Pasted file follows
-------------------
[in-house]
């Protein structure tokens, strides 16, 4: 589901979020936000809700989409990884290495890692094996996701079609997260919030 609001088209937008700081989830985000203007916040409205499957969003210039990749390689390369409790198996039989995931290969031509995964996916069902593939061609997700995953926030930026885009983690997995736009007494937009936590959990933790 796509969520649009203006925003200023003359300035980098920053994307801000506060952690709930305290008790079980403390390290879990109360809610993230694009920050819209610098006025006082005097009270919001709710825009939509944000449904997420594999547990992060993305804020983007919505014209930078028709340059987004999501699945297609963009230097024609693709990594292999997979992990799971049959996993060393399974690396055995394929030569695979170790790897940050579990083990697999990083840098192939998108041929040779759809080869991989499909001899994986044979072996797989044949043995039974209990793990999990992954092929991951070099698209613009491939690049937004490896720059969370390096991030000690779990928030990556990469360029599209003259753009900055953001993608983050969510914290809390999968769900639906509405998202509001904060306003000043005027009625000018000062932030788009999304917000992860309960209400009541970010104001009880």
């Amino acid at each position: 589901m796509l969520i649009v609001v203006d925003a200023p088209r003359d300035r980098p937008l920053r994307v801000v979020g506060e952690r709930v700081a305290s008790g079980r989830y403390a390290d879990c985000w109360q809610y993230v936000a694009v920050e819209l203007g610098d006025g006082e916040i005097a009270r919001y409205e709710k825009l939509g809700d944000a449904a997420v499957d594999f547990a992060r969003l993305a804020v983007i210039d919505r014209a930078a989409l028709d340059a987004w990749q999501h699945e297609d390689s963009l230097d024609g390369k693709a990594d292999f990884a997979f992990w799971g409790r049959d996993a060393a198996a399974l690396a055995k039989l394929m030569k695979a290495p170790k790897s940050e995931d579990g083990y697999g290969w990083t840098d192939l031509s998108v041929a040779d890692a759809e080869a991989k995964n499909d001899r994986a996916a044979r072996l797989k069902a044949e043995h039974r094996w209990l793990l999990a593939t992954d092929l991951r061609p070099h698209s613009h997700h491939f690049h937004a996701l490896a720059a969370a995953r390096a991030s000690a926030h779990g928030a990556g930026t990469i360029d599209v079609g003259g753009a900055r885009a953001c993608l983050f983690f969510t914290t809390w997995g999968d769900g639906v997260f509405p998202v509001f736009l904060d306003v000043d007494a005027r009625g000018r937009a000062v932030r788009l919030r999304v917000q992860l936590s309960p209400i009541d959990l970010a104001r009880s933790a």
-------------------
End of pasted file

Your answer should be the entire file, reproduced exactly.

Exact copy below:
[in-house]
């Protein structure tokens, strides 16, 4: 589901979020936000809700989409990884290495890692094996996701079609997260919030 609001088209937008700081989830985000203007916040409205499957969003210039990749390689390369409790198996039989995931290969031509995964996916069902593939061609997700995953926030930026885009983690997995736009007494937009936590959990933790 796509969520649009203006925003200023003359300035980098920053994307801000506060952690709930305290008790079980403390390290879990109360809610993230694009920050819209610098006025006082005097009270919001709710825009939509944000449904997420594999547990992060993305804020983007919505014209930078028709340059987004999501699945297609963009230097024609693709990594292999997979992990799971049959996993060393399974690396055995394929030569695979170790790897940050579990083990697999990083840098192939998108041929040779759809080869991989499909001899994986044979072996797989044949043995039974209990793990999990992954092929991951070099698209613009491939690049937004490896720059969370390096991030000690779990928030990556990469360029599209003259753009900055953001993608983050969510914290809390999968769900639906509405998202509001904060306003000043005027009625000018000062932030788009999304917000992860309960209400009541970010104001009880």
């Amino acid at each position: 589901m796509l969520i649009v609001v203006d925003a200023p088209r003359d300035r980098p937008l920053r994307v801000v979020g506060e952690r709930v700081a305290s008790g079980r989830y403390a390290d879990c985000w109360q809610y993230v936000a694009v920050e819209l203007g610098d006025g006082e916040i005097a009270r919001y409205e709710k825009l939509g809700d944000a449904a997420v499957d594999f547990a992060r969003l993305a804020v983007i210039d919505r014209a930078a989409l028709d340059a987004w990749q999501h699945e297609d390689s963009l230097d024609g390369k693709a990594d292999f990884a997979f992990w799971g409790r049959d996993a060393a198996a399974l690396a055995k039989l394929m030569k695979a290495p170790k790897s940050e995931d579990g083990y697999g290969w990083t840098d192939l031509s998108v041929a040779d890692a759809e080869a991989k995964n499909d001899r994986a996916a044979r072996l797989k069902a044949e043995h039974r094996w209990l793990l999990a593939t992954d092929l991951r061609p070099h698209s613009h997700h491939f690049h937004a996701l490896a720059a969370a995953r390096a991030s000690a926030h779990g928030a990556g930026t990469i360029d599209v079609g003259g753009a900055r885009a953001c993608l983050f983690f969510t914290t809390w997995g999968d769900g639906v997260f509405p998202v509001f736009l904060d306003v000043d007494a005027r009625g000018r937009a000062v932030r788009l919030r999304v917000q992860l936590s309960p209400i009541d959990l970010a104001r009880s933790a």